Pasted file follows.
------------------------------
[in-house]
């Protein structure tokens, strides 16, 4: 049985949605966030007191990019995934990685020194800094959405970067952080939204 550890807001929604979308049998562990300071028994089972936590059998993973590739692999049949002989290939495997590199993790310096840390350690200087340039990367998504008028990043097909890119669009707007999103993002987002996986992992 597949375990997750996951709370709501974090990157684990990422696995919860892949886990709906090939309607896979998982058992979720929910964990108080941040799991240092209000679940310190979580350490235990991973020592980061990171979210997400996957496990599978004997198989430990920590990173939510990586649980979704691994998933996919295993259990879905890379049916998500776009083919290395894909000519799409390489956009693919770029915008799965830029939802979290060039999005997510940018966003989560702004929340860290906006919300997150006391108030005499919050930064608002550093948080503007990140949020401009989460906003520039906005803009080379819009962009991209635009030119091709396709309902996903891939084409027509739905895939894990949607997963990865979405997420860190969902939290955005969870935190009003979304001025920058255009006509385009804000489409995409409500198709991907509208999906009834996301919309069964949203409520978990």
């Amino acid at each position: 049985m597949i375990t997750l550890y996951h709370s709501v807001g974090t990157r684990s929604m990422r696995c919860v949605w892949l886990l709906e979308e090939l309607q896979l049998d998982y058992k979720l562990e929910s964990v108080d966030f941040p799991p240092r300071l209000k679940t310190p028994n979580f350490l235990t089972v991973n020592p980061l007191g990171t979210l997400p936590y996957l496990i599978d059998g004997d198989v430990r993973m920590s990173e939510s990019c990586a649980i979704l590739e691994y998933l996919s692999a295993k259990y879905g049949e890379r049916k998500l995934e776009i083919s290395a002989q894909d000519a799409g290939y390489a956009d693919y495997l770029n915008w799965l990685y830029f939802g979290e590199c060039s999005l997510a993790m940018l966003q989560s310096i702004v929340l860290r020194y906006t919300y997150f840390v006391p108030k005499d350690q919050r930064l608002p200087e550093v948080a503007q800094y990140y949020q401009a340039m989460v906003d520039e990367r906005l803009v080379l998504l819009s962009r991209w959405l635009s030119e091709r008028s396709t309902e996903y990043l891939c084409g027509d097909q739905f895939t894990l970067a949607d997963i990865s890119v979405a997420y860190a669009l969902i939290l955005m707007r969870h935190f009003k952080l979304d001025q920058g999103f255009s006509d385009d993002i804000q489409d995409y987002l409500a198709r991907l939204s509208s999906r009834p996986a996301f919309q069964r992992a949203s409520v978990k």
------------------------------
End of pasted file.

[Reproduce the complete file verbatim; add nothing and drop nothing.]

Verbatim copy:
[in-house]
């Protein structure tokens, strides 16, 4: 049985949605966030007191990019995934990685020194800094959405970067952080939204 550890807001929604979308049998562990300071028994089972936590059998993973590739692999049949002989290939495997590199993790310096840390350690200087340039990367998504008028990043097909890119669009707007999103993002987002996986992992 597949375990997750996951709370709501974090990157684990990422696995919860892949886990709906090939309607896979998982058992979720929910964990108080941040799991240092209000679940310190979580350490235990991973020592980061990171979210997400996957496990599978004997198989430990920590990173939510990586649980979704691994998933996919295993259990879905890379049916998500776009083919290395894909000519799409390489956009693919770029915008799965830029939802979290060039999005997510940018966003989560702004929340860290906006919300997150006391108030005499919050930064608002550093948080503007990140949020401009989460906003520039906005803009080379819009962009991209635009030119091709396709309902996903891939084409027509739905895939894990949607997963990865979405997420860190969902939290955005969870935190009003979304001025920058255009006509385009804000489409995409409500198709991907509208999906009834996301919309069964949203409520978990």
């Amino acid at each position: 049985m597949i375990t997750l550890y996951h709370s709501v807001g974090t990157r684990s929604m990422r696995c919860v949605w892949l886990l709906e979308e090939l309607q896979l049998d998982y058992k979720l562990e929910s964990v108080d966030f941040p799991p240092r300071l209000k679940t310190p028994n979580f350490l235990t089972v991973n020592p980061l007191g990171t979210l997400p936590y996957l496990i599978d059998g004997d198989v430990r993973m920590s990173e939510s990019c990586a649980i979704l590739e691994y998933l996919s692999a295993k259990y879905g049949e890379r049916k998500l995934e776009i083919s290395a002989q894909d000519a799409g290939y390489a956009d693919y495997l770029n915008w799965l990685y830029f939802g979290e590199c060039s999005l997510a993790m940018l966003q989560s310096i702004v929340l860290r020194y906006t919300y997150f840390v006391p108030k005499d350690q919050r930064l608002p200087e550093v948080a503007q800094y990140y949020q401009a340039m989460v906003d520039e990367r906005l803009v080379l998504l819009s962009r991209w959405l635009s030119e091709r008028s396709t309902e996903y990043l891939c084409g027509d097909q739905f895939t894990l970067a949607d997963i990865s890119v979405a997420y860190a669009l969902i939290l955005m707007r969870h935190f009003k952080l979304d001025q920058g999103f255009s006509d385009d993002i804000q489409d995409y987002l409500a198709r991907l939204s509208s999906r009834p996986a996301f919309q069964r992992a949203s409520v978990k």